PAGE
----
I am a person who receives Social Security, and began to do so just before I turned 63. Because I was for years a woman who didn’t work outside the home and never remarried after my divorce, I became eligible for my former husband’s benefit, which was double that of what I had accrued in my own work history.
For twenty years, I had worked as a bookseller, first as a part-time employee, then full-time as my children grew older. Over time, my back and shoulders began to deteriorate and now I have almost monthly episodes of debilitating pain, where my activity level sinks to absolute zero and I am often sleepless, unless I take Advil PM.
My Social Security check is higher than most, thanks to my husband. My own Social Security earnings have gone back into the system, so that I am actually draining the fund only of what I earned myself. The excess is offset by what I accrued and didn’t take. This is true of anybody who earned a wage that was taxed for Social Security payments, and then chose to forgo their earnings in favor of a spousal benefit instead.
I am part of the Baby-Boom Generation that exceeded in numbers any that came before us. Most of us grew up in a time when the unemployment rate was miniscule and we were blessed with jobs, unlike many in our country today, The benefits we provided to our predecessors for Social Security went to a smaller number of people than those of us who were providing them—and in many cases our wages were higher than the money made by those who went through the Depression. There should have been a surplus of money but it was used for other purposes by our government.
Now there is great concern for the generation that follows us who are responsible for our benefits, and I share that concern. If our government had repaid the money they have “borrowed” from the Social Security fund, this would not be a flaming issue today. I believe our government owes it to everyone, recipients of Social Security and those who are paying into the system, to find ways to replenish the funds that were used for other purposes.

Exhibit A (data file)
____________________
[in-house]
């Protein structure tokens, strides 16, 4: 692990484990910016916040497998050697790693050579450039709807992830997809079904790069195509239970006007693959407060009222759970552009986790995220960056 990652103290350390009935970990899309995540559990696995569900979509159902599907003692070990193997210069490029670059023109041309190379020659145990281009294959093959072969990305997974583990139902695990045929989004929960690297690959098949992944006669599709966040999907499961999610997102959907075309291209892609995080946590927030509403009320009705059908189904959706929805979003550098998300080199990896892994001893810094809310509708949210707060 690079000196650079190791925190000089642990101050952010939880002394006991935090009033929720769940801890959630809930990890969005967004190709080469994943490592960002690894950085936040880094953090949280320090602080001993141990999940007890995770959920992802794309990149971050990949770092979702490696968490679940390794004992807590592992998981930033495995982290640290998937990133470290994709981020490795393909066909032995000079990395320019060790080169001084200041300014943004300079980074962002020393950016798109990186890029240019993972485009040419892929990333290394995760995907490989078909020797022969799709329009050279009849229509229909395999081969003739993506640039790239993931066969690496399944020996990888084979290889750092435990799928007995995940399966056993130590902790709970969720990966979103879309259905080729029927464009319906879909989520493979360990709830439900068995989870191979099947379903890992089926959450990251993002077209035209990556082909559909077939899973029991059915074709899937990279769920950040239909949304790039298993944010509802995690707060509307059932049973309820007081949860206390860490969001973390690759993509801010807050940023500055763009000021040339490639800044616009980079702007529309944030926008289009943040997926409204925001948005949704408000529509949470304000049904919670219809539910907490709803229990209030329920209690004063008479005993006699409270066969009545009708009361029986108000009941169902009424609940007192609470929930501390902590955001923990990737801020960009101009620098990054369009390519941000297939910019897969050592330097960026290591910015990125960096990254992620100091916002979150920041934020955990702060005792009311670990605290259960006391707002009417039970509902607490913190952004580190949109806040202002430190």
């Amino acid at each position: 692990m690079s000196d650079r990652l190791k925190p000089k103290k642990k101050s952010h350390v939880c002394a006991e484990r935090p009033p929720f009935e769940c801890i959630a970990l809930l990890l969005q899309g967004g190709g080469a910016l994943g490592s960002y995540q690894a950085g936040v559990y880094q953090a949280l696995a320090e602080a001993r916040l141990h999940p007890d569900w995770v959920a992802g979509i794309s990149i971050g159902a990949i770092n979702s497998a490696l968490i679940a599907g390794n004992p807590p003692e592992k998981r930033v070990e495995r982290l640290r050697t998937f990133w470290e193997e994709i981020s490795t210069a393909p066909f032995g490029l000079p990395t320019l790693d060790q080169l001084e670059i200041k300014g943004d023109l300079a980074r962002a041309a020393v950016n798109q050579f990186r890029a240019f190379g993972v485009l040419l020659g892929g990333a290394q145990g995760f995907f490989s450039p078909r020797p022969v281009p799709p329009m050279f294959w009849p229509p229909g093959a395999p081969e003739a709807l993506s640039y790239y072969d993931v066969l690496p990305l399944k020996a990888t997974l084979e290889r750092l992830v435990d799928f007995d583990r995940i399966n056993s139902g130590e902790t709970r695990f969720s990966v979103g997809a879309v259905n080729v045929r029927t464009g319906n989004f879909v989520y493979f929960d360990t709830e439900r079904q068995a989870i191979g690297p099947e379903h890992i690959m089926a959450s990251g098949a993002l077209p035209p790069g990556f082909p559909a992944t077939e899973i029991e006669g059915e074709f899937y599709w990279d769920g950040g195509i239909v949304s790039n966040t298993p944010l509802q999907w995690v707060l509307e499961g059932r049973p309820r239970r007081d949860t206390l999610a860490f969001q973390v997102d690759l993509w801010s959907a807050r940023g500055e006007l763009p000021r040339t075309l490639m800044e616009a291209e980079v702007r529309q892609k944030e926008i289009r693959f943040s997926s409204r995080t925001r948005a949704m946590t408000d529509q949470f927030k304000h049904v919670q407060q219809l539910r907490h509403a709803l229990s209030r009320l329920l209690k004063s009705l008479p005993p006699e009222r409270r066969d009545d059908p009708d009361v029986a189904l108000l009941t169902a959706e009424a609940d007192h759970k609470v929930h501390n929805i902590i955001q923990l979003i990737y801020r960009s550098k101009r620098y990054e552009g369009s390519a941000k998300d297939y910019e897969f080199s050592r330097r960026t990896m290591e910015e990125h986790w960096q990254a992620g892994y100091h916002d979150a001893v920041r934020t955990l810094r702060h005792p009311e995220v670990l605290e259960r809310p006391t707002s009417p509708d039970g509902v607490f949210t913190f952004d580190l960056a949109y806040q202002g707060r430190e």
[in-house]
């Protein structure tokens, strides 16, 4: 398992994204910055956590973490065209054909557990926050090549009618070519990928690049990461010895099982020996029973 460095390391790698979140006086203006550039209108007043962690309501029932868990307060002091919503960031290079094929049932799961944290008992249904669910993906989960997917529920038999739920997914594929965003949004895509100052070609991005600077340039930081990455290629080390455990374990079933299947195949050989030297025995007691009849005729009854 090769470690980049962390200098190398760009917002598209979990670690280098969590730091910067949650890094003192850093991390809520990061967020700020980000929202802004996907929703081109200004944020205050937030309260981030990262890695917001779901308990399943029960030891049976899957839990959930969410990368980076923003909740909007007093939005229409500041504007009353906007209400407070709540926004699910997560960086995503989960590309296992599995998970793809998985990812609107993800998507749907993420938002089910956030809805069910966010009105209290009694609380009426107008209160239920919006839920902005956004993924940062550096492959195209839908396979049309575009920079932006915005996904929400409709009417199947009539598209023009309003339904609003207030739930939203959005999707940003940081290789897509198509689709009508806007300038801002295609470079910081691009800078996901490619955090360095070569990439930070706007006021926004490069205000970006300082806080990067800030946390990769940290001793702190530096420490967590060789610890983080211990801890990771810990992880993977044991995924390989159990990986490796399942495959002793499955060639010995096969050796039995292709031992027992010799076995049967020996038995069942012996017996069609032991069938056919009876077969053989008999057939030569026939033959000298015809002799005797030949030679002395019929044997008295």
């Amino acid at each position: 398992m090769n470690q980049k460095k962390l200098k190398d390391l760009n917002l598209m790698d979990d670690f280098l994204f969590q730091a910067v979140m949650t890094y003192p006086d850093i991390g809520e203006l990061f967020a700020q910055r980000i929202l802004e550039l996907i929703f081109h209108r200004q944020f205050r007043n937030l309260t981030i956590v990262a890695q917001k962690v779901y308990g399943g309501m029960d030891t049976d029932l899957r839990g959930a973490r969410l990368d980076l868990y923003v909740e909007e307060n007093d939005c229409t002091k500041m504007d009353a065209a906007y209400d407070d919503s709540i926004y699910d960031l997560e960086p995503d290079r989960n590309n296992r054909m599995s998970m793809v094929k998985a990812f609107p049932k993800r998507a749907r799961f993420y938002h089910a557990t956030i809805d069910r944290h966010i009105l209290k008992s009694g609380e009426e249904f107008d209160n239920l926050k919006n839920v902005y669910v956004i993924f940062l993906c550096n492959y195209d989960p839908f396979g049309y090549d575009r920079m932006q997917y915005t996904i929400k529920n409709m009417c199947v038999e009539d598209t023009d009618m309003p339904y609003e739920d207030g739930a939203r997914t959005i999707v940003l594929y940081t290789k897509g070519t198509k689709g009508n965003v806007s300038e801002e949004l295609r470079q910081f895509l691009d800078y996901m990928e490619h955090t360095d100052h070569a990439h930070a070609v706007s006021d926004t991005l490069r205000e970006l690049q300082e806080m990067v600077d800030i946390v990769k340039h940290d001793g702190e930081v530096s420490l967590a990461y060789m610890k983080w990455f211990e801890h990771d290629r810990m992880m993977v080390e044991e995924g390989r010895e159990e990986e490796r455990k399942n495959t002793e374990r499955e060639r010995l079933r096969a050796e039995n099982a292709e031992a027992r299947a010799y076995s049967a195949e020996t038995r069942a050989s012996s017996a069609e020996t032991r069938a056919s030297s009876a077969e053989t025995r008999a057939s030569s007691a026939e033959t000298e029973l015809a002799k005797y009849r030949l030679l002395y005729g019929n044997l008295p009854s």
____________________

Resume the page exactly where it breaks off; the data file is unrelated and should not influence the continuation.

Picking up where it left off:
There should be an income-cap on those who receive benefits—people with fat pensions should not receive a monthly Social Security check. Crack down on under-the-table wages by giving anyone in this country a right to work and the responsibility to pay into the system—then police employment venues notorious for paying off the books (restaurants, landscaping businesses, sweat shops). Within the realm of the Social Security Administration itself, there are people who are capable of finding far more creative solutions than I, ones that will not break the contract that has been made with the people of our country.
Much controversy rages over the cost of living increase of Social Security benefits and I’m going to add to it. Stop it. It’s a joke. Last year my increase amounted to $25 additional dollars a month. My rent also increased by $25 a month. Food costs have risen quite a bit. That extra $25 meant nothing in the scheme of how I live my life. If it will help the system, get rid of it. But also get rid of cost of living increases for our elected officials in Washington, they who pull down very decent salaries and receive health care subsidies too. Fair is fair, as we used to say in the schoolyard.
Speaking of health care, next month my check will be reduced by $100 to help provide me with Medicare. No. It’s not free, for those who labor under that delusion, and for those who receive less in their monthly check than I, this is a steep cut in income. (I know because it provides a substantial pinch for me.) It also is not a guarantee that we can get health care when we need it. There are co-pays and out-of-pocket deductibles, which not all of us will be able to afford. The medical establishment has come up with credit cards for anyone to use, with exorbitant interest rates, so that health care will be available to all—along with soaring debt. Is this the best solution that
can come up with?
I’m happy to have any sort of health care because I’ve gone without it for decades. I have never accepted any sort of government assistance as a single parent or as an aging woman with no health insurance. I have paid into the system that now sends me a monthly check, with my own payroll deductions and payments from my employers which otherwise might have come to me as income. I never begrudged that bite into my rather meager salary because I was helping to fulfill a promise that I believed in.
My generation believed in that promise. Now we are “a drain on the federal budget.” To those who flinch at our numbers, I ask them to look at statistics. More American women are dying at younger ages than ever before, and given the frailty of approaching years, most of those women are the ones who are aging. Men, of course, traditionally live fewer years than their female counterparts. Just so long as our health care system, eager for Medicare dollars, doesn’t prolong our lives with modern medical miracles, our shelf lives will be short. Our Social Security checks will go back into the system for the next generation, unless of course our government decides they need it more than the recipients do.